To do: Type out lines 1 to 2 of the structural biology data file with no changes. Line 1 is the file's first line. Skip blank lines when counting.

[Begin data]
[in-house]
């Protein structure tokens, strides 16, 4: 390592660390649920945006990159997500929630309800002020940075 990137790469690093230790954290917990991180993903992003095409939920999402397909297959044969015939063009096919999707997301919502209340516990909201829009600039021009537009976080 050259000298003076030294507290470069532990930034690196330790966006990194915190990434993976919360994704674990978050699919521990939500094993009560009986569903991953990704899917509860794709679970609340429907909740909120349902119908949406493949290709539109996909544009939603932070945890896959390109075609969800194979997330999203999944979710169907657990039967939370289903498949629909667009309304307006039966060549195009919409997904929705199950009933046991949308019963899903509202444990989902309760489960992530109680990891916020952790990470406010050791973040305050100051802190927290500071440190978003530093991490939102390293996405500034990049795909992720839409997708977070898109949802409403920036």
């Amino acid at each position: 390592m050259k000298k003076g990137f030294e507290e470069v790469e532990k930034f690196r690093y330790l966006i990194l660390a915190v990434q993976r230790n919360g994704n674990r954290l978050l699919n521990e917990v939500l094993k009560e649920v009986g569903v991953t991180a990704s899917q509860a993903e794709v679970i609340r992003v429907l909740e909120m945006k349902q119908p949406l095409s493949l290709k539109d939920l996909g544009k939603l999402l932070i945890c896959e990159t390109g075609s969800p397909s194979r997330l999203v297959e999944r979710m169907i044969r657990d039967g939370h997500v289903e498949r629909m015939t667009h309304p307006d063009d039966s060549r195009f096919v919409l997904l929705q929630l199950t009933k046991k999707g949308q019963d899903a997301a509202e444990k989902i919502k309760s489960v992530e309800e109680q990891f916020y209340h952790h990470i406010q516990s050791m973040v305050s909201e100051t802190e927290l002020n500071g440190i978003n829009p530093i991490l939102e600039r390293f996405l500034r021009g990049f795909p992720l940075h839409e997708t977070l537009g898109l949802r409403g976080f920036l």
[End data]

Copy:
[in-house]
């Protein structure tokens, strides 16, 4: 390592660390649920945006990159997500929630309800002020940075 990137790469690093230790954290917990991180993903992003095409939920999402397909297959044969015939063009096919999707997301919502209340516990909201829009600039021009537009976080 050259000298003076030294507290470069532990930034690196330790966006990194915190990434993976919360994704674990978050699919521990939500094993009560009986569903991953990704899917509860794709679970609340429907909740909120349902119908949406493949290709539109996909544009939603932070945890896959390109075609969800194979997330999203999944979710169907657990039967939370289903498949629909667009309304307006039966060549195009919409997904929705199950009933046991949308019963899903509202444990989902309760489960992530109680990891916020952790990470406010050791973040305050100051802190927290500071440190978003530093991490939102390293996405500034990049795909992720839409997708977070898109949802409403920036």